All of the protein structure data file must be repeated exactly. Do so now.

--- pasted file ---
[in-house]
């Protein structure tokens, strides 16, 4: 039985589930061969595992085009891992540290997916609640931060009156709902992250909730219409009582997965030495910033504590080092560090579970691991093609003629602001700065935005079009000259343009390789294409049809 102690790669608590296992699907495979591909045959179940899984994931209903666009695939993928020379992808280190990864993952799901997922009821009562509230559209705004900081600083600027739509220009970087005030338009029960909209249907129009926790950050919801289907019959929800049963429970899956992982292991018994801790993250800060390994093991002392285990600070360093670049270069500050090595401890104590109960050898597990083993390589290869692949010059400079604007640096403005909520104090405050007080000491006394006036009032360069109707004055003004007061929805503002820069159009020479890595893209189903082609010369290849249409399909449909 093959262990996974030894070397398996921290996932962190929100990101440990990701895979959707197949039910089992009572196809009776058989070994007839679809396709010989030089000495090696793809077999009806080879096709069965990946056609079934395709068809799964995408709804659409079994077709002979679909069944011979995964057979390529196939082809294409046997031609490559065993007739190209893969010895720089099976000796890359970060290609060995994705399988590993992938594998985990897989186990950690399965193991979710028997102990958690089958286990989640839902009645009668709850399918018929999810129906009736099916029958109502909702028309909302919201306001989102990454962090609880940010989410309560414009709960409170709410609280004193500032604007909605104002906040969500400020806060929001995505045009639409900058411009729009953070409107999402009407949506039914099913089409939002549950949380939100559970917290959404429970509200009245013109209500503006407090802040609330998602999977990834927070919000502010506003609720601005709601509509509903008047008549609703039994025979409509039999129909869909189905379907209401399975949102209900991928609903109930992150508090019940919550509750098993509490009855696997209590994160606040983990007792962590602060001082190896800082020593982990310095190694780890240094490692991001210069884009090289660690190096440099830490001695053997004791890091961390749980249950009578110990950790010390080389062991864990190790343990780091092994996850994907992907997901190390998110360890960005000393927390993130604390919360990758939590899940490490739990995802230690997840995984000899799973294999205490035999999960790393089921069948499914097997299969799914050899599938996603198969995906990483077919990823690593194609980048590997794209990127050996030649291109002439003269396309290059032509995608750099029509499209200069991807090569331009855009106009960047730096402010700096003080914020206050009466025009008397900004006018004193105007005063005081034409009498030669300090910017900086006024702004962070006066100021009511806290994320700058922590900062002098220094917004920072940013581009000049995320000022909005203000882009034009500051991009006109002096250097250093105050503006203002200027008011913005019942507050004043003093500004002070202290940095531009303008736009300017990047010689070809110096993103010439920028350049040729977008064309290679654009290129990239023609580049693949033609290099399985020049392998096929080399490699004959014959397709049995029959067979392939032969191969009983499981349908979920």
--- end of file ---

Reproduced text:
[in-house]
């Protein structure tokens, strides 16, 4: 039985589930061969595992085009891992540290997916609640931060009156709902992250909730219409009582997965030495910033504590080092560090579970691991093609003629602001700065935005079009000259343009390789294409049809 102690790669608590296992699907495979591909045959179940899984994931209903666009695939993928020379992808280190990864993952799901997922009821009562509230559209705004900081600083600027739509220009970087005030338009029960909209249907129009926790950050919801289907019959929800049963429970899956992982292991018994801790993250800060390994093991002392285990600070360093670049270069500050090595401890104590109960050898597990083993390589290869692949010059400079604007640096403005909520104090405050007080000491006394006036009032360069109707004055003004007061929805503002820069159009020479890595893209189903082609010369290849249409399909449909 093959262990996974030894070397398996921290996932962190929100990101440990990701895979959707197949039910089992009572196809009776058989070994007839679809396709010989030089000495090696793809077999009806080879096709069965990946056609079934395709068809799964995408709804659409079994077709002979679909069944011979995964057979390529196939082809294409046997031609490559065993007739190209893969010895720089099976000796890359970060290609060995994705399988590993992938594998985990897989186990950690399965193991979710028997102990958690089958286990989640839902009645009668709850399918018929999810129906009736099916029958109502909702028309909302919201306001989102990454962090609880940010989410309560414009709960409170709410609280004193500032604007909605104002906040969500400020806060929001995505045009639409900058411009729009953070409107999402009407949506039914099913089409939002549950949380939100559970917290959404429970509200009245013109209500503006407090802040609330998602999977990834927070919000502010506003609720601005709601509509509903008047008549609703039994025979409509039999129909869909189905379907209401399975949102209900991928609903109930992150508090019940919550509750098993509490009855696997209590994160606040983990007792962590602060001082190896800082020593982990310095190694780890240094490692991001210069884009090289660690190096440099830490001695053997004791890091961390749980249950009578110990950790010390080389062991864990190790343990780091092994996850994907992907997901190390998110360890960005000393927390993130604390919360990758939590899940490490739990995802230690997840995984000899799973294999205490035999999960790393089921069948499914097997299969799914050899599938996603198969995906990483077919990823690593194609980048590997794209990127050996030649291109002439003269396309290059032509995608750099029509499209200069991807090569331009855009106009960047730096402010700096003080914020206050009466025009008397900004006018004193105007005063005081034409009498030669300090910017900086006024702004962070006066100021009511806290994320700058922590900062002098220094917004920072940013581009000049995320000022909005203000882009034009500051991009006109002096250097250093105050503006203002200027008011913005019942507050004043003093500004002070202290940095531009303008736009300017990047010689070809110096993103010439920028350049040729977008064309290679654009290129990239023609580049693949033609290099399985020049392998096929080399490699004959014959397709049995029959067979392939032969191969009983499981349908979920």